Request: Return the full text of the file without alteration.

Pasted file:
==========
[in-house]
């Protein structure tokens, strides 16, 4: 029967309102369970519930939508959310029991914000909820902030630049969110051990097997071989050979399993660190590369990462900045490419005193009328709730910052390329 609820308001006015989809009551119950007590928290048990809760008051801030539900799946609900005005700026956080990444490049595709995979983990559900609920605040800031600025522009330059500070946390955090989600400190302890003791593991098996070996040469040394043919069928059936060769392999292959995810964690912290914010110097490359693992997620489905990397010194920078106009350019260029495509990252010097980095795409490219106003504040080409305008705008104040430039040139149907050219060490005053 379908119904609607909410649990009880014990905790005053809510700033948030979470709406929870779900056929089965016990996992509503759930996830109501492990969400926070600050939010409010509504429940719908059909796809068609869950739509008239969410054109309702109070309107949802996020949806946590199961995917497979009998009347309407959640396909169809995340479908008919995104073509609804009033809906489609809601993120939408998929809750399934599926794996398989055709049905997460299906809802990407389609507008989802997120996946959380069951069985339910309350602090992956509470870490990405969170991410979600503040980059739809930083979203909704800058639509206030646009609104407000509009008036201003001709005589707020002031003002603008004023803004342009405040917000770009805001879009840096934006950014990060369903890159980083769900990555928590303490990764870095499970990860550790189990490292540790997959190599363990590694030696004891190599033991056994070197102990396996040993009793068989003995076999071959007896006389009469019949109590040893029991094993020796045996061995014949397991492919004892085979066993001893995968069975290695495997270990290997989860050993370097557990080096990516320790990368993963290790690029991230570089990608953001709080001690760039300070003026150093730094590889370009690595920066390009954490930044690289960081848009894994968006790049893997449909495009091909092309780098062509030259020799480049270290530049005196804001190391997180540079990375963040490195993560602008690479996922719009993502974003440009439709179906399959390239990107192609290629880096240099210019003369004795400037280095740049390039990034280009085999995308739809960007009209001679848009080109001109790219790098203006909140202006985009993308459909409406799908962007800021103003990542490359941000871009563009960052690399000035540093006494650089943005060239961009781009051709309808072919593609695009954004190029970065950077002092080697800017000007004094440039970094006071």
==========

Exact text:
[in-house]
């Protein structure tokens, strides 16, 4: 029967309102369970519930939508959310029991914000909820902030630049969110051990097997071989050979399993660190590369990462900045490419005193009328709730910052390329 609820308001006015989809009551119950007590928290048990809760008051801030539900799946609900005005700026956080990444490049595709995979983990559900609920605040800031600025522009330059500070946390955090989600400190302890003791593991098996070996040469040394043919069928059936060769392999292959995810964690912290914010110097490359693992997620489905990397010194920078106009350019260029495509990252010097980095795409490219106003504040080409305008705008104040430039040139149907050219060490005053 379908119904609607909410649990009880014990905790005053809510700033948030979470709406929870779900056929089965016990996992509503759930996830109501492990969400926070600050939010409010509504429940719908059909796809068609869950739509008239969410054109309702109070309107949802996020949806946590199961995917497979009998009347309407959640396909169809995340479908008919995104073509609804009033809906489609809601993120939408998929809750399934599926794996398989055709049905997460299906809802990407389609507008989802997120996946959380069951069985339910309350602090992956509470870490990405969170991410979600503040980059739809930083979203909704800058639509206030646009609104407000509009008036201003001709005589707020002031003002603008004023803004342009405040917000770009805001879009840096934006950014990060369903890159980083769900990555928590303490990764870095499970990860550790189990490292540790997959190599363990590694030696004891190599033991056994070197102990396996040993009793068989003995076999071959007896006389009469019949109590040893029991094993020796045996061995014949397991492919004892085979066993001893995968069975290695495997270990290997989860050993370097557990080096990516320790990368993963290790690029991230570089990608953001709080001690760039300070003026150093730094590889370009690595920066390009954490930044690289960081848009894994968006790049893997449909495009091909092309780098062509030259020799480049270290530049005196804001190391997180540079990375963040490195993560602008690479996922719009993502974003440009439709179906399959390239990107192609290629880096240099210019003369004795400037280095740049390039990034280009085999995308739809960007009209001679848009080109001109790219790098203006909140202006985009993308459909409406799908962007800021103003990542490359941000871009563009960052690399000035540093006494650089943005060239961009781009051709309808072919593609695009954004190029970065950077002092080697800017000007004094440039970094006071």